During the contest, I observed that the answer is independent of rotation, and scaling the initial distance by a factor of D increases the safe area by D^2. Since the case for distance 1 is given in the test case, I just multiplied the squared distance between the dragon and the palace by 0.916297857297023. It works, but is highly unsatisfying.

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    3 years ago, # ^ |
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    It seems like 0.916297857297023 came from but idk why this is the answer either.

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    3 years ago, # ^ |
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    What you described was an intended solution.

    Jury got the answer using this article: https://en.wikipedia.org/wiki/Radiodrome and some binary search and numerical integration. It calculates 7 correct digits in 1 second.

    There is also a math solution, here is a document (in Russian, but you should be able to read formulas): https://yadi.sk/i/-BcFxkTry7mZm

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      3 years ago, # ^ |
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      That's actually slightly "bad" question setting (in a twisted sense), since technically the sample solution could only be correct to 10e-6 absolute error (hence not 10e-6 relative error) and larger solutions would WA (We would need to guess slightly more and slight less than the sample solution for 100% confidence of AC).

      Thankfully, it seems the sample solution is correct.

      Thanks for the links as well :)

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3 years ago, # |
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what is the solution procedure of problem G?

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    3 years ago, # ^ |
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    Scanline. Events are: zork and axe. Sort all events by weight (for zorks weight is minimum axe weight they need), then go by events in reversed sorted order (from biggest weight to smallest). Maintain a set where you store curvature of all avaible axes. When you meet axe, add it to the set. When you meet zork, give him axe of minimum avaible curvature he can take (in other words axes.lower_bound(zork.curvature). Try imagining all events as points (x: weight, y: curvature) on coordinate plane to see why it works.

    My solution: http://pastebin.com/j7JtgWZu

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      3 years ago, # ^ |
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      I came up with the same solution but It's RTE on test 24

      can you find what the bug on my code

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3 years ago, # |
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Thanks for your contribution man~ !

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3 years ago, # |
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Problem K. I think it's rare problem where if you do not know solution, you can use the answer of 1st test to generate other answers. And Jury can't hide answer to test 1, because they must show a least one. E.g. 22061070

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    3 years ago, # ^ |
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    Solution "multiply answer from sample by square of distance between two points" was intended by jury. Read dalex comment above.

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Can you give me a hint for problem A ?

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    3 years ago, # ^ |
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    Answer is maximum element in array. It can be proven by induction.

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what is the test number 6 for H? I got 6 times wa for this.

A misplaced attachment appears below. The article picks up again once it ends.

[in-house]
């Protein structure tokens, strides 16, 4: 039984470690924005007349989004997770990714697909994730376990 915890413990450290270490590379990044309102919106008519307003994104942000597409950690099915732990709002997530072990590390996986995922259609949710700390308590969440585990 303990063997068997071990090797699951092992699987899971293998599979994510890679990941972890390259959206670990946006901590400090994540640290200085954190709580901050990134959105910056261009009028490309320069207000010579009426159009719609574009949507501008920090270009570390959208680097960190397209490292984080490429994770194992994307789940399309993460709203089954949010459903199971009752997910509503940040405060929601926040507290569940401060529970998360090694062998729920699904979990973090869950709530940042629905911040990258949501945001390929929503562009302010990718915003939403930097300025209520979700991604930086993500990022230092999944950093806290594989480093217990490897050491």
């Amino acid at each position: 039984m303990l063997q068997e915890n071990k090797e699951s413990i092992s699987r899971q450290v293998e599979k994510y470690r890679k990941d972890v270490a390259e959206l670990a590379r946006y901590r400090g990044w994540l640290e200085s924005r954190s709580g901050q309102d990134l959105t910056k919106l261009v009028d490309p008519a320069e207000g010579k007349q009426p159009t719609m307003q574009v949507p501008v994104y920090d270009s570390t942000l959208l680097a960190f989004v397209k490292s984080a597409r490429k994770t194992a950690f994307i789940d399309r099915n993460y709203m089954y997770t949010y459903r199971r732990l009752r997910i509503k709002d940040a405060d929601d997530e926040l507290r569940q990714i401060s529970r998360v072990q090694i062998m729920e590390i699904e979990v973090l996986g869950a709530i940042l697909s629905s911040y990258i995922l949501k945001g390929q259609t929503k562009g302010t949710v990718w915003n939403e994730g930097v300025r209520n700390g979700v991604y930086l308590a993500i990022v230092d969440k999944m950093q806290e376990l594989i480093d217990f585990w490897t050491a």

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Solution for I and J please. Thanks

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    3 years ago, # ^ |
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    I: find vertex of minimum degree and place policemen in all verticles except vertex of minimum degree and its neighbours.

    J: every time a[i] > a[i-1] it means that there're a[i] — a[i-1] photos beginning at building i. So you have to find sum of max(a[i] — a[i-1], 0) for all i = 1..n (a[0] = 0)

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How to solve M?

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    3 years ago, # ^ |
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    Simulate a direct elimination table with the n people. Every time you get i < j, store i in the vector of all people that lost against j. When you only have one guy left, then you now it is the guy with the highest rank. This needs n-1 queries.

    Then, simulate another elimination table with people that lost against the guy with the highest rank. This needs O(log(n)) queries. Therefore, you will always need strictly less than n+24 queries.

    Note that, if you search for the guy with the highest rank naively, than the second part may need O(n) queries in the worst case, which is not good.

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3 years ago, # |
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Can anybody tell me how to solve problem H or give me some tests? I still got wa on test 6.

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    3 years ago, # ^ |
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    Let tab[i] the number of '('s that are necessary in the first i characters in order to get a valid sequence, then compute t[n], tab[n-1], ... tab[1] (this is actually dynamic programming).

    Then, using this array, replace '?'s greedily from left to right in the sequence.

    Then, check whether the resulted sequence is valid or not.

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Can anybody give me some tests on H's test 39? I get WA on it...

The algorithm is quite like that of noelnadal's. But I do not know what is going on...

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    3 years ago, # ^ |
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    Problem H, test 39
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hi , a hint for prob F ?

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23 months ago, # |
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Can anyone tell me why problem B we have to sort a-b descending order ?

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17 months ago, # |
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Is there any proof for problem J ? I don't understand why the solution is res += max(a[i] — a[i — 1] , 0)